Ohio Doctor Acquitted Of Fentanyl Overdose Deaths
William Husel had been accused of "wildly" over-prescribing fentanyl and killing 14 patients. Lawyers note Husel is still facing civil suits. A surge in food bank use and a bill to end coroner investigations of miscarriages in California, abortion access in South Dakota and more are also in the news.
The Washington Post:
Ohio Doctor William Husel Acquitted Of Killing 14 Patients With Fentanyl In Murder Trial
William Husel, an Ohio doctor who was accused of killing 14 patients with what prosecutors described as “wildly excessive” doses of fentanyl between 2015 and 2018, was acquitted on all counts of murder Wednesday, concluding one of the most significant murder cases of its kind against a health-care professional. Husel, a onetime physician of the year trained at the Cleveland Clinic, faced one count of murder for each of the 14 critically ill patients he was accused of killing. The jury deliberated for seven days before finding him not guilty on all 14 counts in what was one of the largest murder trials in Ohio history. (Shammas and Bella, 4/20)
Lawyers Say Husel Must Answer To Families In Civil Court
Lawyers representing families whose civil suits are still pending against former Mount Carmel Health doctor William Husel say he will be held accountable for medical malpractice, despite his acquittal Wednesday in criminal court. After a seven-week-long criminal trial on Wednesday, a jury found Husel not guilty on all 14 counts of murder in connection with patients who died under his care after he prescribed high doses of fentanyl and other pain killers. Civil lawyer Gerry Leeseberg said in a news conference Wednesday afternoon that the families in this case are frustrated and disappointed, but Leeseberg said he expected this outcome. (Laird and Narciso, 4/20)
In other health news from across the U.S. —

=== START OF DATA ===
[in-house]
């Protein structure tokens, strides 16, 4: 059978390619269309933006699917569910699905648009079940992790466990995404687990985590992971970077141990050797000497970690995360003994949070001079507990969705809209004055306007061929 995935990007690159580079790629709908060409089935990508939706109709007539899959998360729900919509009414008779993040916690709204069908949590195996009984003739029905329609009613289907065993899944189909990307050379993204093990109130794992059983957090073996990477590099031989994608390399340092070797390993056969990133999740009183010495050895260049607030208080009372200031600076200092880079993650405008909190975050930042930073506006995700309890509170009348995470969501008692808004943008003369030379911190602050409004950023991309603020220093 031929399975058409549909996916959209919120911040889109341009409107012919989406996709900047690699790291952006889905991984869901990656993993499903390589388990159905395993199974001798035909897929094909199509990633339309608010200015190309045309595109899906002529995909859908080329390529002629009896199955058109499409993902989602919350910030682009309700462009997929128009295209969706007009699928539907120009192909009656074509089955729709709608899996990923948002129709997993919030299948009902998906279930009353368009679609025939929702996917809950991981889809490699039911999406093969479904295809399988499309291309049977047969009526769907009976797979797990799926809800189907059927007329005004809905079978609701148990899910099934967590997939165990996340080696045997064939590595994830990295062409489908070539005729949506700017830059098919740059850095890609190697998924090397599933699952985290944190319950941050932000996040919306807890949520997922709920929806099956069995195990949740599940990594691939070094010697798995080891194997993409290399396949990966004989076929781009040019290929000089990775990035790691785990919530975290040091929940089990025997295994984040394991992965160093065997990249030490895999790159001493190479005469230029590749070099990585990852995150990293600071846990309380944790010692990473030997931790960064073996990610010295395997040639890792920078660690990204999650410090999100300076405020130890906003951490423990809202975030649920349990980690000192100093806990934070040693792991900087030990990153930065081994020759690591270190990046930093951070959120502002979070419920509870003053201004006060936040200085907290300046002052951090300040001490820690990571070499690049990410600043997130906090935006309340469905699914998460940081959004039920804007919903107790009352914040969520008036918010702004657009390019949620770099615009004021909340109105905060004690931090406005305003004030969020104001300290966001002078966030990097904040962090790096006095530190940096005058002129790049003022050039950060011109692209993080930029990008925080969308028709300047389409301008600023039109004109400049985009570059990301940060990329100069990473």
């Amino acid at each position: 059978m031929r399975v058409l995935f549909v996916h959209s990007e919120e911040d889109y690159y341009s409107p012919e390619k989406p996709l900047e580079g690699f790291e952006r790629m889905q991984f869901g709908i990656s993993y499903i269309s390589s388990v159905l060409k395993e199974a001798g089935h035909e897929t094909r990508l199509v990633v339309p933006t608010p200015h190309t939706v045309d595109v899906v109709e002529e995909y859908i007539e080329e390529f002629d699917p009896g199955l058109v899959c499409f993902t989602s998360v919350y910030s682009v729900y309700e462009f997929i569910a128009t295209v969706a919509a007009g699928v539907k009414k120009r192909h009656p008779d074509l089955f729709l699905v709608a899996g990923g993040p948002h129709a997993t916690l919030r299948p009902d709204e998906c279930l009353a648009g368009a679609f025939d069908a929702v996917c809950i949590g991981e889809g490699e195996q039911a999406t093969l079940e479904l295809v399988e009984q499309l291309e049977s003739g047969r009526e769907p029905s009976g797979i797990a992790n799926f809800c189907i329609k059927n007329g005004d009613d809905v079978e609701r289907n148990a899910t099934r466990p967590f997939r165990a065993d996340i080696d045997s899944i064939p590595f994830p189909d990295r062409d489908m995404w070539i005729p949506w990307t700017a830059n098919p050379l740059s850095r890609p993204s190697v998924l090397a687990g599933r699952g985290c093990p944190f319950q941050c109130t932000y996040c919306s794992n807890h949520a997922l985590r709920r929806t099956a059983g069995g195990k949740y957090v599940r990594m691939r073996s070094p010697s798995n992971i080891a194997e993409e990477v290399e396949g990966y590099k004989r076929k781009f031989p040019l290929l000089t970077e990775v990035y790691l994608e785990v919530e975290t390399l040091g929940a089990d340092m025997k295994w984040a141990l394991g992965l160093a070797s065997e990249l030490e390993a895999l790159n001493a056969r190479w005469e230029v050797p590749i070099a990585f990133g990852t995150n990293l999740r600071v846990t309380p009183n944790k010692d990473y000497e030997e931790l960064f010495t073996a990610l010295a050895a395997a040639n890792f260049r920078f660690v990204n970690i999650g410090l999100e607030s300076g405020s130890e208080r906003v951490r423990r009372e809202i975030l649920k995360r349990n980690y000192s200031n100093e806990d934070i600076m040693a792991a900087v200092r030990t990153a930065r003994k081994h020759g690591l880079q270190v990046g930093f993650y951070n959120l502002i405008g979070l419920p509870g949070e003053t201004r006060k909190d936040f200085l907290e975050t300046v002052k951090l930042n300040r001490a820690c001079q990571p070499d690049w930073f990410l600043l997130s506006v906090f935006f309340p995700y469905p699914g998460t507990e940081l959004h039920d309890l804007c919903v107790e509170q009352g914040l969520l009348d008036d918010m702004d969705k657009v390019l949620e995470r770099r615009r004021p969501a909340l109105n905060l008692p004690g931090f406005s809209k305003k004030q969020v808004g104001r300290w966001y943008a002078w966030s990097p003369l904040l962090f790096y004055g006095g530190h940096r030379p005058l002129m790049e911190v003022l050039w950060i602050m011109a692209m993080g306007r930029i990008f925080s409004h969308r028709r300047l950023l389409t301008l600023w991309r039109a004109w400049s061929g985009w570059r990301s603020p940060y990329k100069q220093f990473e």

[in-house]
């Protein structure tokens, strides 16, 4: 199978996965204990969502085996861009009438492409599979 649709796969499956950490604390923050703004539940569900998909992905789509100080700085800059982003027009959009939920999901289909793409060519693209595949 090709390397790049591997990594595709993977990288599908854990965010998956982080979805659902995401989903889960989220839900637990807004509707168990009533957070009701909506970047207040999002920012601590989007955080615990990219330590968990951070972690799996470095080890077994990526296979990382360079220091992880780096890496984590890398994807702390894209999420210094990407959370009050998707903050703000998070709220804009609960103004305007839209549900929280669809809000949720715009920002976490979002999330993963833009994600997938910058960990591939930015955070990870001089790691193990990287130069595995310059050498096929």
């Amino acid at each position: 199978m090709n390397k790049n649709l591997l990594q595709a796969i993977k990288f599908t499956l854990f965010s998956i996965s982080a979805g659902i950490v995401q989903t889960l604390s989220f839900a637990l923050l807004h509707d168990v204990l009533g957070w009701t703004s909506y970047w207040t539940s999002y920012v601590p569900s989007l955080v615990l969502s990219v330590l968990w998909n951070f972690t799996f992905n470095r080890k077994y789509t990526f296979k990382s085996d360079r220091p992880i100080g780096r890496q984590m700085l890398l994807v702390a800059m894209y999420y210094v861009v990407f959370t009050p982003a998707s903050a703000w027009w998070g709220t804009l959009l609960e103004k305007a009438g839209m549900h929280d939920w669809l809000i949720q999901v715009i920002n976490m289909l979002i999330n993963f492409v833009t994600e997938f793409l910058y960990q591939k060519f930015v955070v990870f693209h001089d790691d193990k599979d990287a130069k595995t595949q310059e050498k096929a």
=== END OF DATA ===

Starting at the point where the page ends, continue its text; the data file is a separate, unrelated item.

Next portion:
Los Angeles Times:
Inflation Brings California Food Banks A Surge In First-Time Users On 'Razor’s Edge'
More than a dozen people stood in the rain last week before the gates at the Sacramento Food Bank & Family Services distribution center had even opened. Parked cars wrapped around the block. “Our walkup line is growing. We’re hearing from people that they don’t want to waste their gas sitting in the drive-through line while waiting for their boxes,” said spokesperson Kevin Buffalino. “People are on that razor’s edge right now, and the cost of gas is eating into their food budgets.” Food banks across the state are seeing an influx of new faces as spikes in the cost of groceries and gas have some Californians seeking help for the first time. The numbers of those receiving services dipped at the start of the year as the spread of the COVID-19 virus waned, but are now rising in the face of the highest inflation in 41 years. (Mays, 4/20)
California Bill Would End Coroner Investigations Of Lost Pregnancies
A bill that would abolish the requirement that coroners investigate stillbirths passed the Assembly Health Committee on an 11-3 vote late Tuesday, while hundreds of anti-abortion activists protested against the proposed change on the Capitol steps. Under current law, all fetal deaths at or after 20 weeks, with the exception of abortions, are treated as “unattended deaths” in California, requiring a coroner to investigate. In 48 of 58 California counties, the sheriff is also the coroner, which means that law enforcement becomes involved and the person who is pregnant could face potential prosecution. That, say groups representing obstetricians and gynecologists, is dangerous and could make pregnant people less likely to seek medical care. (Duara, 4/20)
Doctors Facing Challenges To Provide Abortion Access "Even When Roe Is Still The Law Of The Land"
Dr. Sarah Traxler works at the only abortion clinic in the state of South Dakota, but she lives hours away in Minnesota. Her trip involves a flight from Minneapolis to Sioux Falls, an escort at the airport for security reasons and a 20-minute drive to the clinic — all before her first patient. It's a commute she's done monthly for the past seven years. (Shamlian, 4/20)
Fentanyl-Laced Counterfeit Prescription Drugs Flood Greater Cincinnati
Jaime Puerta walked into his teenage son’s bedroom to wake him on what seemed to be a routine Wednesday morning.But Daniel was still. "His eyes were half open and there was a tinge of blue on his upper lip," Puerta said. "I immediately knew something terrible had happened." The distraught father called paramedics. They got Daniel's heart beating and rushed him to a hospital. Five days later, on April 6, 2020, Daniel Puerta-Johnson, 16, of Santa Clarita, California, was pronounced dead. His death was among those counted in a spike in teenagers and young adults who died from an unintentional overdose that year. (Nyerges, 4/21)